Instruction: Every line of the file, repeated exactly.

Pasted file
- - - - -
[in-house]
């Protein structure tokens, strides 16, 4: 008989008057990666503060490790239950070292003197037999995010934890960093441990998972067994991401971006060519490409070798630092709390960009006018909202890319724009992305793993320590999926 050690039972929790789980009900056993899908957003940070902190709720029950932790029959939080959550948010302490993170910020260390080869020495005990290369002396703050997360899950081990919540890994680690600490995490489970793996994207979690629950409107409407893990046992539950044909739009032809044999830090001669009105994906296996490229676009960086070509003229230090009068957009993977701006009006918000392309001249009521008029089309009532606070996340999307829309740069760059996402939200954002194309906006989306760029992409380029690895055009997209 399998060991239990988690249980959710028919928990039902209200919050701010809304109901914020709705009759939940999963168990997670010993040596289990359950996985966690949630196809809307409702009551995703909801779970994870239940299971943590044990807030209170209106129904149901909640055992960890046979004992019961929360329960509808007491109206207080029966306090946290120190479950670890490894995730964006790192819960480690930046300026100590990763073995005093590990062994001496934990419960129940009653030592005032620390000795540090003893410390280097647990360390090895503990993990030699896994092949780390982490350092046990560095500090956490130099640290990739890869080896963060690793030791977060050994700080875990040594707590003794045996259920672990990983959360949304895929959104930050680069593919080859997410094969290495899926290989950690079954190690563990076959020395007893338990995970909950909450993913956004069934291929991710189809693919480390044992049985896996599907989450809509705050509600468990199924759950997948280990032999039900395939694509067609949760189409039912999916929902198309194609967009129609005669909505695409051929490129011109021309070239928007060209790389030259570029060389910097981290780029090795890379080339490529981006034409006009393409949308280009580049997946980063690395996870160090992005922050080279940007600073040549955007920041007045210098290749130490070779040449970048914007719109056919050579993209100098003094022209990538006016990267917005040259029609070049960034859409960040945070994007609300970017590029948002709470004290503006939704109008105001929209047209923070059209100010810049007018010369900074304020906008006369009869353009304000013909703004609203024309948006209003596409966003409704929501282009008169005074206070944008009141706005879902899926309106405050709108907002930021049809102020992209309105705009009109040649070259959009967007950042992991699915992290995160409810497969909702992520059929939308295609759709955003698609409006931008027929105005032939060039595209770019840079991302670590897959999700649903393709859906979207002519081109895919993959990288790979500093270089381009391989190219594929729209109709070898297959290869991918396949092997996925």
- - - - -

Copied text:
[in-house]
């Protein structure tokens, strides 16, 4: 008989008057990666503060490790239950070292003197037999995010934890960093441990998972067994991401971006060519490409070798630092709390960009006018909202890319724009992305793993320590999926 050690039972929790789980009900056993899908957003940070902190709720029950932790029959939080959550948010302490993170910020260390080869020495005990290369002396703050997360899950081990919540890994680690600490995490489970793996994207979690629950409107409407893990046992539950044909739009032809044999830090001669009105994906296996490229676009960086070509003229230090009068957009993977701006009006918000392309001249009521008029089309009532606070996340999307829309740069760059996402939200954002194309906006989306760029992409380029690895055009997209 399998060991239990988690249980959710028919928990039902209200919050701010809304109901914020709705009759939940999963168990997670010993040596289990359950996985966690949630196809809307409702009551995703909801779970994870239940299971943590044990807030209170209106129904149901909640055992960890046979004992019961929360329960509808007491109206207080029966306090946290120190479950670890490894995730964006790192819960480690930046300026100590990763073995005093590990062994001496934990419960129940009653030592005032620390000795540090003893410390280097647990360390090895503990993990030699896994092949780390982490350092046990560095500090956490130099640290990739890869080896963060690793030791977060050994700080875990040594707590003794045996259920672990990983959360949304895929959104930050680069593919080859997410094969290495899926290989950690079954190690563990076959020395007893338990995970909950909450993913956004069934291929991710189809693919480390044992049985896996599907989450809509705050509600468990199924759950997948280990032999039900395939694509067609949760189409039912999916929902198309194609967009129609005669909505695409051929490129011109021309070239928007060209790389030259570029060389910097981290780029090795890379080339490529981006034409006009393409949308280009580049997946980063690395996870160090992005922050080279940007600073040549955007920041007045210098290749130490070779040449970048914007719109056919050579993209100098003094022209990538006016990267917005040259029609070049960034859409960040945070994007609300970017590029948002709470004290503006939704109008105001929209047209923070059209100010810049007018010369900074304020906008006369009869353009304000013909703004609203024309948006209003596409966003409704929501282009008169005074206070944008009141706005879902899926309106405050709108907002930021049809102020992209309105705009009109040649070259959009967007950042992991699915992290995160409810497969909702992520059929939308295609759709955003698609409006931008027929105005032939060039595209770019840079991302670590897959999700649903393709859906979207002519081109895919993959990288790979500093270089381009391989190219594929729209109709070898297959290869991918396949092997996925």